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Everything posted by sprondel

  1. I remember a contribution to Piporg-l back from May 2005 (week 3) made by one who was involved in this project; you might want to look it up in the list archives. It might not entirely explain what you are wondering about, but is telling as to what he thought about the special situation of the organ. Best, Friedrich
  2. You are recalling it correctly – almost. The man wasn’t just any trumpeter but head of the City Council’s Trumpeters, Gottfried Reiche. It was he, apparently, who inspired Bach to write such intricate and high-pitched trumpet parts. He died walking home at night one day after a performance of Bach’s cantata BWV 215 in which he took part. The contemporary theory that exposure to excessive smoke (from torches) caused Reiche’s fatal stroke meets with recent research – so it wasn’t necessarily Bach’s writing that smote him. Just for the record. Best, Friedrich
  3. It’s Amiens. The main case was completed in 1429, the Positif was added in 1620 by Pierre le Pescheur. Here the organ is listed as Cavaillé-Coll-Roethinger. Incredibly beautiful architecture. especially the main case is simply spectacular. Best, Friedrich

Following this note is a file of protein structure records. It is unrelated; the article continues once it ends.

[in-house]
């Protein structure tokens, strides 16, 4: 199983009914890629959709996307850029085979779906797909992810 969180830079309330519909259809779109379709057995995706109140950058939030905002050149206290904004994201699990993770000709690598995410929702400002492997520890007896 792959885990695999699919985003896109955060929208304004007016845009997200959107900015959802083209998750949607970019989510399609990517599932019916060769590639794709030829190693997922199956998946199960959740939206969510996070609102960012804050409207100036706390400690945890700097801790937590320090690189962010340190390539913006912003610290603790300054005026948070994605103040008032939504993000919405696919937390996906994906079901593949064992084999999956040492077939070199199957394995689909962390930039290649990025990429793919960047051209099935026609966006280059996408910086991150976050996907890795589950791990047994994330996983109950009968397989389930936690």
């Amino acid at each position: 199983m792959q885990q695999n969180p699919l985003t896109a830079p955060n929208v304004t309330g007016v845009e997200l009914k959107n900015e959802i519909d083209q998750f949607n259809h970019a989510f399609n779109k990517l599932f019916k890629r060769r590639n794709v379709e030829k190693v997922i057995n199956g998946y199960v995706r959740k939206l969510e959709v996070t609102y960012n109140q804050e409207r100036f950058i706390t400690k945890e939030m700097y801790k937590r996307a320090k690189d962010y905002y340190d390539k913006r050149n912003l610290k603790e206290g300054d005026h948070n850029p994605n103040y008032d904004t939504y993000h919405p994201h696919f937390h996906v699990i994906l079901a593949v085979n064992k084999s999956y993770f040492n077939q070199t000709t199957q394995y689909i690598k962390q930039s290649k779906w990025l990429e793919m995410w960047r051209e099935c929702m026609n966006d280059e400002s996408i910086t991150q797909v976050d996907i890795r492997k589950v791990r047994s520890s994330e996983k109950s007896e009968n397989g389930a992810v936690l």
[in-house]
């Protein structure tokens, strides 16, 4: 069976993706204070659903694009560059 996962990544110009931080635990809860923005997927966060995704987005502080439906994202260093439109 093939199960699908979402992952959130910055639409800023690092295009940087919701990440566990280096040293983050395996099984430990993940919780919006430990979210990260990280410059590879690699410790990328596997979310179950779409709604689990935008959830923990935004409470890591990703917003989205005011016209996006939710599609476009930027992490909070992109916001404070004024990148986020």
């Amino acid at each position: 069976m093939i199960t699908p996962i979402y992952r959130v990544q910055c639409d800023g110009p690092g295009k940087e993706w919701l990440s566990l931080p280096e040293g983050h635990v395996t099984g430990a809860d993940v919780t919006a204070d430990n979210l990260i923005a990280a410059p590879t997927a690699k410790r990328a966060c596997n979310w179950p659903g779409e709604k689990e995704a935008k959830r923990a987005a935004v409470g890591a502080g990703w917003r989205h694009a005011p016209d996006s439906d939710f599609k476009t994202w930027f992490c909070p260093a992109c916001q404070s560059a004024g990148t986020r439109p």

4. This is a valid question, and I find it hard to answer. One point that comes to mind is the fact that organ building is, in most cases, a risky line of work. Every organ that is, justifyably or not, discussed as a failure, can put the builder and his companions into serious trouble; the threat or bankuptcy is never far away. Now, if you were given the opportunity to openly criticise an organ, and the builder is an outright hack, then by all means do it. Hacks are still around, if not as many of them as used to be in the heydays of organbuilding around 1900. But then, there are so many workshops working at high risk, putting everything into their work and not expecting much gain from it, to produce a beautiful instrument. If then you find fault with it, what would you do -- go public, or maybe rather discuss the problem with the builder first, giving him his chance to explain himself and put it right? But since there are so many varieties and flavours of organs being built from scratch, and so many different ways of doing a restoration, that quickly you will be within the grey areas of opinion, and of being opinionated. If a debate results, then that is a good thing. But what if not? How many opportunities of open debate do we have in the organ world today, and what is the probability that the debate reaches the non-organic public as well, that might still be impressed by the first utterance of criticism? I still am impressed with the open criticism that was the hallmark of the late Stephen Bicknell. His comprehensive knowledge of organs and organbuilding, combined with his poignant writing, put him into a remarkable position; and the contributors on piporg-l benefited heavily from Stephen’s habit of posting his own lectures and writings before publishing them, and inviting each and every member to come forward with questions and criticism. This combination deeply impressed me: Not holding back criticism, and at the same time inviting being criticised. This went so far as to openly deeming a failure a large organ, in the design and building of which he himself had played a vital role. On the other hand, he could put forward enough well-founded arguments about another organ by a German builder and have the criticism end with the remark: “This isn’t a work of art. It’s an appliance.” I’ll never forget meeting him at a conference in deep US prairie, after the presentation of a new organ that was hailed as the arrival of true English cathedral style in America, and the first words he said were: “Now wasn’t that organ dreadful?”, and the chat that followed made clear precisely why, in his eyes and ears, it was. Reading and re-reading his postings and essays to me is an ongoing source of pleasure and inspiration. At the same time I wonder: Could I put forward as well-founded criticism as that? The answer is, of course, no, I never could. I did not design, or crouch into, as many organs world-wide as Stephen did. Neither did I the impressive kind of research he had to do to put it into his book. Of course, there are other, maybe more subtle or polite, ways of criticism. I remember very well Roger Fisher’s OR essay on the big Birmingham Klais, which you might read as just a knowledgeable presentation of the facts, which it certainly is. On a second glance, I found it to carry a subtle between-the-lines message -- I might be wrong here, but what I percieved was: “These are the facts, this is what the beast is like, and you might need to go out of your way to tackle it. Now it is up to you to draw your conclusions, as a player and as a listener.” There was one emphasis that came closest to criticism -- I paraphrase: “… you will have to take your time trying.” But since there was still a flavour of “… but you might find it worth it”, even that undertone was balanced. So, this is another possibility of intelligent criticism, no less inspiring than Stephen’s. Deep knowledge and a shrewd pen seem to be needed, and in matters organic, both meet just as rarely as in other areas. Best, Friedrich